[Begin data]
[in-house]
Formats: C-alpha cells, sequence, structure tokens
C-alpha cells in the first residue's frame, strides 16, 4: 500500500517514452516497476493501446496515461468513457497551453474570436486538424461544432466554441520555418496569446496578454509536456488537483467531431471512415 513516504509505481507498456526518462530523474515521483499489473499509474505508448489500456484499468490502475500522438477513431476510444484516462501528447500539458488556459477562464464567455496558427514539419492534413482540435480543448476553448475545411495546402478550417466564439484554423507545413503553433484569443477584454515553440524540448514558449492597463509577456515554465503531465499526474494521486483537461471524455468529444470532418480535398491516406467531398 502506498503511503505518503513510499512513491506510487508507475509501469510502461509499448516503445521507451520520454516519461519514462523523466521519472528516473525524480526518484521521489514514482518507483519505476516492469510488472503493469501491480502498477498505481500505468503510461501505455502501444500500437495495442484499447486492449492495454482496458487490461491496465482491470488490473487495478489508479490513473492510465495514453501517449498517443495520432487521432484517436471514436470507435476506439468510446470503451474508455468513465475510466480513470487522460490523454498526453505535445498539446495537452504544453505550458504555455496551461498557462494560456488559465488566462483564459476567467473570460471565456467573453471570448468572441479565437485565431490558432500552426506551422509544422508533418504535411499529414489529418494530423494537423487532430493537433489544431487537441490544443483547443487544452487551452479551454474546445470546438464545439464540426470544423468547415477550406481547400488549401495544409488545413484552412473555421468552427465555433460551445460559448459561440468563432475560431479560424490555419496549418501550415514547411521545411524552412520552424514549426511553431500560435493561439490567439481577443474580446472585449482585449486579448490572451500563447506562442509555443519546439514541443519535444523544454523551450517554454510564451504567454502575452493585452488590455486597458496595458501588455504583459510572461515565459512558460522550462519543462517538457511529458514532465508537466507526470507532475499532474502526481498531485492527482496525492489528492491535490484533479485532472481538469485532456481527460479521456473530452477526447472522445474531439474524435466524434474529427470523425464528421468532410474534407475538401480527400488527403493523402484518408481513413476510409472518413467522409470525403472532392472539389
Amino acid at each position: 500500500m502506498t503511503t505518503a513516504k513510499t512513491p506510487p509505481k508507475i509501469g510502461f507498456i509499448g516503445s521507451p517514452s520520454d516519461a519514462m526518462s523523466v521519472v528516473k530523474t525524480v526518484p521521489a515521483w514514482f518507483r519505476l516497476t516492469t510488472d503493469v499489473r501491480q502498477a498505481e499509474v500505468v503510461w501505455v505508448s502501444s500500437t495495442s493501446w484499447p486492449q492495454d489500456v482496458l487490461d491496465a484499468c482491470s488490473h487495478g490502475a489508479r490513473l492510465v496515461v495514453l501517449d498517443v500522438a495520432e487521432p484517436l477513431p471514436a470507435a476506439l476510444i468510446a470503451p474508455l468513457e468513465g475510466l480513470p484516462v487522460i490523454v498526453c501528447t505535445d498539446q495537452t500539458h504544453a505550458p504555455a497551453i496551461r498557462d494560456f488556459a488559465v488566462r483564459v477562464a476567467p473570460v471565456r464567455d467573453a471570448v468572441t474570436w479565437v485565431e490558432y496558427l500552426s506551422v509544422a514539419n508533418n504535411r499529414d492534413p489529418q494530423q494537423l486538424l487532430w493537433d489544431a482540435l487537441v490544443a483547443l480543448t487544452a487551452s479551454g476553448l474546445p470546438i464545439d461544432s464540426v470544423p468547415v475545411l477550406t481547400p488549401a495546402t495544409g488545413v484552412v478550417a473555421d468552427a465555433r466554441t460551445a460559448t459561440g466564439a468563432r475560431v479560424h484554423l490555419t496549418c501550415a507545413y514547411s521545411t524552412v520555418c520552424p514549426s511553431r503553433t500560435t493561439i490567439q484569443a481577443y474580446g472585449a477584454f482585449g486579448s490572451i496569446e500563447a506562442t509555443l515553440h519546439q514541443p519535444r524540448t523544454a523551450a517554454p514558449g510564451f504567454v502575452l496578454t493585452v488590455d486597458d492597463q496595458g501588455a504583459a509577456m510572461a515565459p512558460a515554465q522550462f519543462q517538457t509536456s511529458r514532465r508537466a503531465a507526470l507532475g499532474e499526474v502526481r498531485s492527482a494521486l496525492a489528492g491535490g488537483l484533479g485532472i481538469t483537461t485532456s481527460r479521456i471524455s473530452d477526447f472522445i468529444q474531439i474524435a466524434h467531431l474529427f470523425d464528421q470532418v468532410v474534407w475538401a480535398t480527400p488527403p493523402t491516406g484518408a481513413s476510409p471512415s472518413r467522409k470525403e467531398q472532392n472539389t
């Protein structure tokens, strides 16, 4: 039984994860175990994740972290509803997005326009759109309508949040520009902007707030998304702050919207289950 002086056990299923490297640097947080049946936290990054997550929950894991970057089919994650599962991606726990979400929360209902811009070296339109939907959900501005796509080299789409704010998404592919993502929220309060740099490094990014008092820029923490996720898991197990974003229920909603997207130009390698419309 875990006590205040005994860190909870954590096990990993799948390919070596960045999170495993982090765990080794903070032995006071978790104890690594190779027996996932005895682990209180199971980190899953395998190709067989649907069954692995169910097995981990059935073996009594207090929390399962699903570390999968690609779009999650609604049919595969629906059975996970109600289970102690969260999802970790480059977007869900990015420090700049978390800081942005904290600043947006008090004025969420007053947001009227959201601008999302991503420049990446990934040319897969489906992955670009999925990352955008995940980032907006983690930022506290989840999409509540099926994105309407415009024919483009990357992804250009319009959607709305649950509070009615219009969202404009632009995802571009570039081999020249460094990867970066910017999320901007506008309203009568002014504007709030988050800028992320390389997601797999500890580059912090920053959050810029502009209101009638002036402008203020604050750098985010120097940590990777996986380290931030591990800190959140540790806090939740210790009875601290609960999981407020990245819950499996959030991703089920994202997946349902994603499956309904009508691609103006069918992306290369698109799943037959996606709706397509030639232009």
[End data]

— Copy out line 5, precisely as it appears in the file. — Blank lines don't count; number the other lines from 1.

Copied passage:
């Protein structure tokens, strides 16, 4: 039984994860175990994740972290509803997005326009759109309508949040520009902007707030998304702050919207289950 002086056990299923490297640097947080049946936290990054997550929950894991970057089919994650599962991606726990979400929360209902811009070296339109939907959900501005796509080299789409704010998404592919993502929220309060740099490094990014008092820029923490996720898991197990974003229920909603997207130009390698419309 875990006590205040005994860190909870954590096990990993799948390919070596960045999170495993982090765990080794903070032995006071978790104890690594190779027996996932005895682990209180199971980190899953395998190709067989649907069954692995169910097995981990059935073996009594207090929390399962699903570390999968690609779009999650609604049919595969629906059975996970109600289970102690969260999802970790480059977007869900990015420090700049978390800081942005904290600043947006008090004025969420007053947001009227959201601008999302991503420049990446990934040319897969489906992955670009999925990352955008995940980032907006983690930022506290989840999409509540099926994105309407415009024919483009990357992804250009319009959607709305649950509070009615219009969202404009632009995802571009570039081999020249460094990867970066910017999320901007506008309203009568002014504007709030988050800028992320390389997601797999500890580059912090920053959050810029502009209101009638002036402008203020604050750098985010120097940590990777996986380290931030591990800190959140540790806090939740210790009875601290609960999981407020990245819950499996959030991703089920994202997946349902994603499956309904009508691609103006069918992306290369698109799943037959996606709706397509030639232009």